other. The ruling party seems determined to use this crisis to show
that opposition parties are incapable of solving problems, while the
opposition is claiming that the government is deliberately
withholding funds.

7. (SBU) The people in the flooded areas are desperate and angry as
they have been forced to vacate their homes. A local city
government official told Emboffs that people are being forced to
live on the terraces of their homes or being given shelter by
relatives. School directors, who last year sheltered some of those

DAKAR 00001114 002.2 OF 002

affect by flooding, are reluctant to do so again this year because
last year people refused to vacate the premises until well into
October. Citizens that Emboffs talked to faulted the government for
not taking early emergency measures to prevent what everyone knew
was coming. They underlined a lack of planning and a feeling of

No Major Protests Yet

8. (SBU) For the time being, the situation in and around Dakar
remains fairly calm. An authorized protest rally by youth
associations in Mbao ended peacefully. Other peaceful rallies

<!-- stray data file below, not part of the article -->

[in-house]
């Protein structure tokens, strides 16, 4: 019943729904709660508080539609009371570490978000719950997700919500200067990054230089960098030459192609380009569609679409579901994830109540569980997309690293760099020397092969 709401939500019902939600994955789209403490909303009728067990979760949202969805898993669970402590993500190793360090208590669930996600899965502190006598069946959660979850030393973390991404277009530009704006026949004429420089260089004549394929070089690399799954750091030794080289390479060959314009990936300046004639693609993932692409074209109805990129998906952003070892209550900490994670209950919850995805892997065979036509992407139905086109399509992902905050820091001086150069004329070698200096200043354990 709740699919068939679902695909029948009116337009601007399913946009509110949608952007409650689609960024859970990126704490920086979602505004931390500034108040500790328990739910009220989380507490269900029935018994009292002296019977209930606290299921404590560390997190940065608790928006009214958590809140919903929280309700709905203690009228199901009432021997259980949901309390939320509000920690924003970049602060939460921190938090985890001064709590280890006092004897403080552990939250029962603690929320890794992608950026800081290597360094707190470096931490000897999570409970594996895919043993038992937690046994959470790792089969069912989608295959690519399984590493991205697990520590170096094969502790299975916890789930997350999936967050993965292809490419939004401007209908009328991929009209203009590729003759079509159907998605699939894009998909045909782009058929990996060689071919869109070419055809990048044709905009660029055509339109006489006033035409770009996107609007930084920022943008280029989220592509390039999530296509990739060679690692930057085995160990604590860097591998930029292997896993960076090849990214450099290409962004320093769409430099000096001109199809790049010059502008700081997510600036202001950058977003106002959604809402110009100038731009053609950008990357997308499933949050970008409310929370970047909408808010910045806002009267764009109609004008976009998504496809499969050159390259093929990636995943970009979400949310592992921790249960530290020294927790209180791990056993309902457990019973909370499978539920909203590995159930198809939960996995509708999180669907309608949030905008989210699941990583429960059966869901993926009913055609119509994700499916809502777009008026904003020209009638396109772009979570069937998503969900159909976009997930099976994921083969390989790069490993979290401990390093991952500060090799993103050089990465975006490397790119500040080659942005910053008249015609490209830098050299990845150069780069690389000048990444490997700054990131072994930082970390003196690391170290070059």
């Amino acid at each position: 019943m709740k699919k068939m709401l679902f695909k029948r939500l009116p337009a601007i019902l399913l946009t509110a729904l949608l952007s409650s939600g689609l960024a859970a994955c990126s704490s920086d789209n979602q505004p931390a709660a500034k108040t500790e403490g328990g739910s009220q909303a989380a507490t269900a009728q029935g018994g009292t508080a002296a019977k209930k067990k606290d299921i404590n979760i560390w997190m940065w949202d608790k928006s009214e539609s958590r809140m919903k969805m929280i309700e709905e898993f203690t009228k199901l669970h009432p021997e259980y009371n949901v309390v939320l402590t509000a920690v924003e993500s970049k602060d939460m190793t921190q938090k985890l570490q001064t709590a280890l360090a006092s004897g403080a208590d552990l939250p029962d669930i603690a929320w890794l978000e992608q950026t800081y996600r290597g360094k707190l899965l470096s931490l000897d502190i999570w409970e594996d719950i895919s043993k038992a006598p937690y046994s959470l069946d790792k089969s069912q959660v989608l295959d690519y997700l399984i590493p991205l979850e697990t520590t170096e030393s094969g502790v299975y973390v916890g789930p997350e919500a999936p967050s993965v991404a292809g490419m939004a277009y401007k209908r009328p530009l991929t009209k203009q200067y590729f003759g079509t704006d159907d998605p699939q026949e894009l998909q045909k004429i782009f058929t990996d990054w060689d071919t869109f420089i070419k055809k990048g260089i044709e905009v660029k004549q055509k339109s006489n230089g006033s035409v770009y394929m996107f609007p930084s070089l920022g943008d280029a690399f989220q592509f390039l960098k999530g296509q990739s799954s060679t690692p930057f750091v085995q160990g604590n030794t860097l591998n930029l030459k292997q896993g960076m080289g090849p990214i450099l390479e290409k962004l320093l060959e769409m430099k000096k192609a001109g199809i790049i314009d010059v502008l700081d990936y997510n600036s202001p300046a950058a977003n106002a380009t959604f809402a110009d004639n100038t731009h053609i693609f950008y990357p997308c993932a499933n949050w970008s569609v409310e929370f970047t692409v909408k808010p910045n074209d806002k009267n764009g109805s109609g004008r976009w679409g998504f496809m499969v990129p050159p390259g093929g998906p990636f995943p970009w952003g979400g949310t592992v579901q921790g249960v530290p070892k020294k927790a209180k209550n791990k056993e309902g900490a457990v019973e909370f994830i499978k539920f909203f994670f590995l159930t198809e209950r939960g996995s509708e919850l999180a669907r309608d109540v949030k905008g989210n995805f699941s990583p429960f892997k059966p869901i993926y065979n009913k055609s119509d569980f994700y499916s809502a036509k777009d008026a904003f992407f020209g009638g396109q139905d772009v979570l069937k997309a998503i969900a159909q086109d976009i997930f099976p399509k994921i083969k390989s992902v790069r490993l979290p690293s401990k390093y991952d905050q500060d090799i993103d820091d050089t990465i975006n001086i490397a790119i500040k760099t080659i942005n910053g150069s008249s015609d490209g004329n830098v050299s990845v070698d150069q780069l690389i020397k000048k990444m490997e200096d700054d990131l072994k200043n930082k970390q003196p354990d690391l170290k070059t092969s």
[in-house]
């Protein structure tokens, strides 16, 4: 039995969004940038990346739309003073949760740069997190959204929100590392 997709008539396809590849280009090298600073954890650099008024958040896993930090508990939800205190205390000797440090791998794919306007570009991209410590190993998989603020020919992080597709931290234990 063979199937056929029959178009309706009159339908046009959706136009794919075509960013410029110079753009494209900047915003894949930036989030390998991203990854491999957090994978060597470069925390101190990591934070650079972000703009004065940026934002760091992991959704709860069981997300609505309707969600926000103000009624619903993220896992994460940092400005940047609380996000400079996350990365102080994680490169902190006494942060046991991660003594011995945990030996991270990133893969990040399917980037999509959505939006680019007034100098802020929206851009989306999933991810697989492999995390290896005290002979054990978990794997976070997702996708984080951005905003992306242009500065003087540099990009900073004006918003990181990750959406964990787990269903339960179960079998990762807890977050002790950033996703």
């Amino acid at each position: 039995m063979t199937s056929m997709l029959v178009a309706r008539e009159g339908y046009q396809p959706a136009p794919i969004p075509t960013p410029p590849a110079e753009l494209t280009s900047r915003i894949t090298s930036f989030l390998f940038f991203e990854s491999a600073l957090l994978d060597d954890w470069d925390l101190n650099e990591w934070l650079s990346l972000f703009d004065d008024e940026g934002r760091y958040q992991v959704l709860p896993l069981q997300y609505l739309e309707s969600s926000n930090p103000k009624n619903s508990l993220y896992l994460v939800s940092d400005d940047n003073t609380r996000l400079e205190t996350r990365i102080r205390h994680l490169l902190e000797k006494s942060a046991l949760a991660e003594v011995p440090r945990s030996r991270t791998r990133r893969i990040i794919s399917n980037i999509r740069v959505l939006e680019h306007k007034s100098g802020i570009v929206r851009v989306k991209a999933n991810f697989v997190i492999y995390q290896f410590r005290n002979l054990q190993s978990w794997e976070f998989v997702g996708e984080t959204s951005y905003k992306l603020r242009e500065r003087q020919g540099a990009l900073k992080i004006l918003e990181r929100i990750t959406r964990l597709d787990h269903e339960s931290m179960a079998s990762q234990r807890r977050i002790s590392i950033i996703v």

protesting the lack of government assistance were held in Pikine
with marchers holding signs stating "we're tired of not being
assisted." So far, the strongest reaction has been from the
Socialist Party. In a statement, Dieng criticized President Wade
for not caring about his people as he spends his vacation in
luxurious accommodations in Switzerland.


9. (SBU) The ruling party thinks it has situation under control
because of its having co-opted important religious leaders and
opinion makers to divide a non-combative opposition. However, the
situation is getting steadily worse because the flooding comes at a
time when Dakar is suffering from daily power cuts. If nothing is
done to help the urban poor soon, the flooding could well be the
spark that starts more outspoken and vigorous political protest
against a government that is still reeling from a major defeat at
the polls last March.


© Scoop Media